Looking for more security in the high yield space? Maybe you should consider preferred shares, particularly cumulative preferreds, such as the Hoegh LNG Partners LP, 8.75% Series A Cumulative Redeemable Preferred Units (HMLP.PA).
Since our previous article about HMLP.PA in late June 2020, these preferred shares have had a good return of 10% in ~9 weeks:
These units are senior to the common units in a liquidation scenario, and they’re also cumulative, meaning that management must pay preferred unit holders for any skipped distributions before paying common distributions.
Hoegh LNG Partners LP (HMLP) is a pure play on FSRU’s. FSRU stands for “Floating Storage & Regasification Unit.” FSRU’s have been a rapidly-growing presence in the LNG shipping industry in the last few years. HMLP’s parent/sponsor, Höegh LNG Holdings Ltd., is the largest provider of FSRU’s in the market. FSRU leasing/chartering solves many problems for charterer companies and countries. It’s slow and expensive to build an LNG import terminal, so FSRU’s are being increasingly used to give countries access to LNG.
HMLP operates on long-term contracts with a current average remaining length of over nine years:
HMLP’s revenue backlog is fairly even between Asia and Europe, with South America contributing a smaller balance. Its biggest counterparty exposure is PGN in Indonesia.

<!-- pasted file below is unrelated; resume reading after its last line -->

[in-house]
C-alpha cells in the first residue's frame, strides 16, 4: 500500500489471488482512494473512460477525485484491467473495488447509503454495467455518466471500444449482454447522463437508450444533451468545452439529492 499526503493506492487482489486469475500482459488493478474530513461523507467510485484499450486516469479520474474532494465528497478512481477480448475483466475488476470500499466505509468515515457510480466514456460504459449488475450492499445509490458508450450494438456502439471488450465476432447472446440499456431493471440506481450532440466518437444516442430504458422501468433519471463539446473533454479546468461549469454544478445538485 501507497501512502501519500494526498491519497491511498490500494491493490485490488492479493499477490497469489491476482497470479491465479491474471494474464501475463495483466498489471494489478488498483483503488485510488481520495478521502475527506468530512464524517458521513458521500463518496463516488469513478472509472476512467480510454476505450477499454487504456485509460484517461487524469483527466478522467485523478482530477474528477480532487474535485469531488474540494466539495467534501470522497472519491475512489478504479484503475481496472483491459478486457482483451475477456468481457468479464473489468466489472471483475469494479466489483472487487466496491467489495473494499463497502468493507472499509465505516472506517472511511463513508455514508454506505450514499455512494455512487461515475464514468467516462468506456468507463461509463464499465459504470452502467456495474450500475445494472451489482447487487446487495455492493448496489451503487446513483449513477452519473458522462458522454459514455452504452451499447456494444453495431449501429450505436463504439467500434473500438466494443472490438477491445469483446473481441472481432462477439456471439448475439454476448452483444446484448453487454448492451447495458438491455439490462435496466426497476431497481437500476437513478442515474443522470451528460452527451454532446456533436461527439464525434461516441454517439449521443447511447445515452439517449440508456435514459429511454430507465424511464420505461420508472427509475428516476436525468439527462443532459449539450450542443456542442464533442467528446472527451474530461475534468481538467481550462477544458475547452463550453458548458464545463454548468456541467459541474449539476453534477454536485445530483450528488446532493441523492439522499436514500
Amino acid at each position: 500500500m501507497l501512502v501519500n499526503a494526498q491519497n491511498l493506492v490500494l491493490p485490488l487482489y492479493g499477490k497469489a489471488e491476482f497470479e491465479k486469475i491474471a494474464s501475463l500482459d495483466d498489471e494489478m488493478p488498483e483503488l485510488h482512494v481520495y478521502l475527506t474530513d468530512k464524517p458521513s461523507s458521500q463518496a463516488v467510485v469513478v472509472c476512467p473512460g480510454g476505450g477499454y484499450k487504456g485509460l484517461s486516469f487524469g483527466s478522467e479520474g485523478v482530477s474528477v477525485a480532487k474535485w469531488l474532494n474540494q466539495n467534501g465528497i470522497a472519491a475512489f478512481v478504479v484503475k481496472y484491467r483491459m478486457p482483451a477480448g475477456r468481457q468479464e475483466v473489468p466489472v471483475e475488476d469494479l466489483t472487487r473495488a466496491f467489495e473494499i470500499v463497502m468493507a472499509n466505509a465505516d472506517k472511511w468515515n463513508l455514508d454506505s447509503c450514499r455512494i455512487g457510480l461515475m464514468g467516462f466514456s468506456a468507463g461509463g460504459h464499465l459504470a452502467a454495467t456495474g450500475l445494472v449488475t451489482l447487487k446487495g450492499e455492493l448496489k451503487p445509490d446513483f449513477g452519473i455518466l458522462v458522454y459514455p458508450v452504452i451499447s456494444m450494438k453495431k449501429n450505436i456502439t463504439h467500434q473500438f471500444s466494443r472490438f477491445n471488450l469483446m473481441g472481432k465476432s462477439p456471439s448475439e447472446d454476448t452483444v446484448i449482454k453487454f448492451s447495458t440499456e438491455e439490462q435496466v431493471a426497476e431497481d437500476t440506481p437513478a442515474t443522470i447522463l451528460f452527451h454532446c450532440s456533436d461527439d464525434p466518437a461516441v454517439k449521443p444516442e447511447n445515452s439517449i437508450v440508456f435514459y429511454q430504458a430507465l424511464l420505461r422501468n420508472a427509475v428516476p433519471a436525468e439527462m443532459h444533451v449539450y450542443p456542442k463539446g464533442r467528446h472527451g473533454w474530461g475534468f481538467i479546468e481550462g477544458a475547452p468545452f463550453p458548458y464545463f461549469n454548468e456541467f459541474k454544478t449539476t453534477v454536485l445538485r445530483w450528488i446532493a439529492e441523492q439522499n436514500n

One risk which has been taken away is the final settlement of the boil-off litigation with the charterer of the Neptune and Suez Cape Ann vessels.
This was finally settled in April 2020, for a total of $23.7M, to be paid in installments in 2020. HMLP is indemnified by Höegh LNG for its share of the cash impact of the settlement, the arbitration costs and any legal expenses, the technical modifications of the vessels and any prospective boil-off claims or other direct impacts of the settlement agreement.
In April 8, 2020, the Partnership was indemnified by Höegh LNG for its share of the joint ventures boil-off settlement payments by a reduction of $8.6 million on its outstanding balance on the $85 million revolving credit facility from Höegh LNG.
LNG Industry Status:
With production increasing, LNG prices in Japan, Europe, and the Mediterranean have all declined to the point where they are similar to coal. Spot LNG pricing has been cheaper or similar to coal pricing for several years: